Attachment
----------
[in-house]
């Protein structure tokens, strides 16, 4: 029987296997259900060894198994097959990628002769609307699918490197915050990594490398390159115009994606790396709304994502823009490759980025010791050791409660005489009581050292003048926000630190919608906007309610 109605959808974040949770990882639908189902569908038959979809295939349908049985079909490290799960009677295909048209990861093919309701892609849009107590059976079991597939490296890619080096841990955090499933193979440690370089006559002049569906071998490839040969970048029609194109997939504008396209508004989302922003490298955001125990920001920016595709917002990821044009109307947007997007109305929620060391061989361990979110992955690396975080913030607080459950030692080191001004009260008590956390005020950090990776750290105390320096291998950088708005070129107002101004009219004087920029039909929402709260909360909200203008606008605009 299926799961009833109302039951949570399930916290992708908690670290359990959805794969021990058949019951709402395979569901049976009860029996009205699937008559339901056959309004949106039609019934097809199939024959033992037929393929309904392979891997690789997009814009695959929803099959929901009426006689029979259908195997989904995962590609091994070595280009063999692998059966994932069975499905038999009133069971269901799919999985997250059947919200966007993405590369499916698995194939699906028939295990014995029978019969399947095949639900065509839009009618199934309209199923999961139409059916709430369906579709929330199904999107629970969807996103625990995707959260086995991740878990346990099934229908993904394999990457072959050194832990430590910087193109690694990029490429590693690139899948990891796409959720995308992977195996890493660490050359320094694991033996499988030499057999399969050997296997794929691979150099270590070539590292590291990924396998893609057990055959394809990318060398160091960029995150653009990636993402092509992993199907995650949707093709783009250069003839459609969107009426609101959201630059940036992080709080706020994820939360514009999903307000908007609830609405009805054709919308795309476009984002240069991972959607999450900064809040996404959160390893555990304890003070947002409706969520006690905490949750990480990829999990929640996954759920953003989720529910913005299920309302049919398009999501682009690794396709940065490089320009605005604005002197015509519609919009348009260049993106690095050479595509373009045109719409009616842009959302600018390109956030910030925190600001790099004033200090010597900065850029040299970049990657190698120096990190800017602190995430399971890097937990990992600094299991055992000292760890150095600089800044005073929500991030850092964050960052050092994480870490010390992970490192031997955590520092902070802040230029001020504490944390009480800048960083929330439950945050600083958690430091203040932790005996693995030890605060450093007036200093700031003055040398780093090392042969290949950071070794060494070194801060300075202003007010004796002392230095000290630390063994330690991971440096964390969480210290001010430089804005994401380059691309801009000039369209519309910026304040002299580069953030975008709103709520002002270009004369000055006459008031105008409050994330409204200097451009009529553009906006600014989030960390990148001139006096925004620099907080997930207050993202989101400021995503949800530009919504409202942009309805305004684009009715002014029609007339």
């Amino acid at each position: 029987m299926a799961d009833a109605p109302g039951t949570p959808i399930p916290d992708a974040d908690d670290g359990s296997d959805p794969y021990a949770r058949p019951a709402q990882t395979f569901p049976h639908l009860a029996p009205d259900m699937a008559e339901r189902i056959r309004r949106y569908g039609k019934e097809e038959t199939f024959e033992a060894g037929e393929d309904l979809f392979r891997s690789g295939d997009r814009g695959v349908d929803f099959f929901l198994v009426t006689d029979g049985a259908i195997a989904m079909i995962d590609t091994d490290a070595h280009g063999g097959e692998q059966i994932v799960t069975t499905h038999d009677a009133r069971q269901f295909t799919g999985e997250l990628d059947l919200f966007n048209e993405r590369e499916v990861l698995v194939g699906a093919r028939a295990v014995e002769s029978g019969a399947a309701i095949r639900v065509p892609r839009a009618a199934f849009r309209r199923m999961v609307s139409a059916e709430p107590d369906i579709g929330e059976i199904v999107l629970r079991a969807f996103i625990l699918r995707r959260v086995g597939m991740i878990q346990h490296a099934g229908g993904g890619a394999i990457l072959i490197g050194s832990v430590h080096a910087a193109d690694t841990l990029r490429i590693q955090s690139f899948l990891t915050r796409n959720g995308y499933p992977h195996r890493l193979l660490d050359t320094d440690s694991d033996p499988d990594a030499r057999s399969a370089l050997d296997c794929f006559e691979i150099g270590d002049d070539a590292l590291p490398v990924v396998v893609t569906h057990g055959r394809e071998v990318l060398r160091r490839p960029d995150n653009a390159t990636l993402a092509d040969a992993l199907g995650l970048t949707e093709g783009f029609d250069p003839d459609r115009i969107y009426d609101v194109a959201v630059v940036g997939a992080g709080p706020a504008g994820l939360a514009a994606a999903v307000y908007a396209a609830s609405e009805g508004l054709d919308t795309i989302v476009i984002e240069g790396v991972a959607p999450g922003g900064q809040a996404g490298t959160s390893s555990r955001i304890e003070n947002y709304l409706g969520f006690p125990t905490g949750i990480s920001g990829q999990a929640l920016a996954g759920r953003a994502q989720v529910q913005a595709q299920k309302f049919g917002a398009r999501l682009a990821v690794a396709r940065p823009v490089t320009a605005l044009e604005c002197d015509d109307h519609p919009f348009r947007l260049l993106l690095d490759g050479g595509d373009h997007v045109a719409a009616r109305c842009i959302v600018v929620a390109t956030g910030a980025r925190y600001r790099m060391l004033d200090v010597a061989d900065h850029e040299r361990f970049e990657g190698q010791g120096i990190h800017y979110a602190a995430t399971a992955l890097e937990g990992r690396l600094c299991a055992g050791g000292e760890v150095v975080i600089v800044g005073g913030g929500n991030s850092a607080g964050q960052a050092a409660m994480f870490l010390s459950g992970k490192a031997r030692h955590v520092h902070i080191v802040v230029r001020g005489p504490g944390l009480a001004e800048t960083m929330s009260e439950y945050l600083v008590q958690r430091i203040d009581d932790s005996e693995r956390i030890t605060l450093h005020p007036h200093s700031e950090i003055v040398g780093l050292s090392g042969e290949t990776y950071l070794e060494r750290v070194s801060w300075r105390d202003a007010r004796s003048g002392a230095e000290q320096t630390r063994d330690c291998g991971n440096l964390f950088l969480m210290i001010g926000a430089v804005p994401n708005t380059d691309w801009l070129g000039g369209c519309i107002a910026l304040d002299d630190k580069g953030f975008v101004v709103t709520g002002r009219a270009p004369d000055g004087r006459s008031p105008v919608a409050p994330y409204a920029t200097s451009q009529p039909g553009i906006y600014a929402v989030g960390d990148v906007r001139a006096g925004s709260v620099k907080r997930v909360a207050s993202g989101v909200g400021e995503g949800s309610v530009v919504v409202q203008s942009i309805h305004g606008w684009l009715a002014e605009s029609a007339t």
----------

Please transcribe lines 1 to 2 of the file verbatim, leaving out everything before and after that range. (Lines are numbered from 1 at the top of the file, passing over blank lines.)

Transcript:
[in-house]
């Protein structure tokens, strides 16, 4: 029987296997259900060894198994097959990628002769609307699918490197915050990594490398390159115009994606790396709304994502823009490759980025010791050791409660005489009581050292003048926000630190919608906007309610 109605959808974040949770990882639908189902569908038959979809295939349908049985079909490290799960009677295909048209990861093919309701892609849009107590059976079991597939490296890619080096841990955090499933193979440690370089006559002049569906071998490839040969970048029609194109997939504008396209508004989302922003490298955001125990920001920016595709917002990821044009109307947007997007109305929620060391061989361990979110992955690396975080913030607080459950030692080191001004009260008590956390005020950090990776750290105390320096291998950088708005070129107002101004009219004087920029039909929402709260909360909200203008606008605009 299926799961009833109302039951949570399930916290992708908690670290359990959805794969021990058949019951709402395979569901049976009860029996009205699937008559339901056959309004949106039609019934097809199939024959033992037929393929309904392979891997690789997009814009695959929803099959929901009426006689029979259908195997989904995962590609091994070595280009063999692998059966994932069975499905038999009133069971269901799919999985997250059947919200966007993405590369499916698995194939699906028939295990014995029978019969399947095949639900065509839009009618199934309209199923999961139409059916709430369906579709929330199904999107629970969807996103625990995707959260086995991740878990346990099934229908993904394999990457072959050194832990430590910087193109690694990029490429590693690139899948990891796409959720995308992977195996890493660490050359320094694991033996499988030499057999399969050997296997794929691979150099270590070539590292590291990924396998893609057990055959394809990318060398160091960029995150653009990636993402092509992993199907995650949707093709783009250069003839459609969107009426609101959201630059940036992080709080706020994820939360514009999903307000908007609830609405009805054709919308795309476009984002240069991972959607999450900064809040996404959160390893555990304890003070947002409706969520006690905490949750990480990829999990929640996954759920953003989720529910913005299920309302049919398009999501682009690794396709940065490089320009605005604005002197015509519609919009348009260049993106690095050479595509373009045109719409009616842009959302600018390109956030910030925190600001790099004033200090010597900065850029040299970049990657190698120096990190800017602190995430399971890097937990990992600094299991055992000292760890150095600089800044005073929500991030850092964050960052050092994480870490010390992970490192031997955590520092902070802040230029001020504490944390009480800048960083929330439950945050600083958690430091203040932790005996693995030890605060450093007036200093700031003055040398780093090392042969290949950071070794060494070194801060300075202003007010004796002392230095000290630390063994330690991971440096964390969480210290001010430089804005994401380059691309801009000039369209519309910026304040002299580069953030975008709103709520002002270009004369000055006459008031105008409050994330409204200097451009009529553009906006600014989030960390990148001139006096925004620099907080997930207050993202989101400021995503949800530009919504409202942009309805305004684009009715002014029609007339």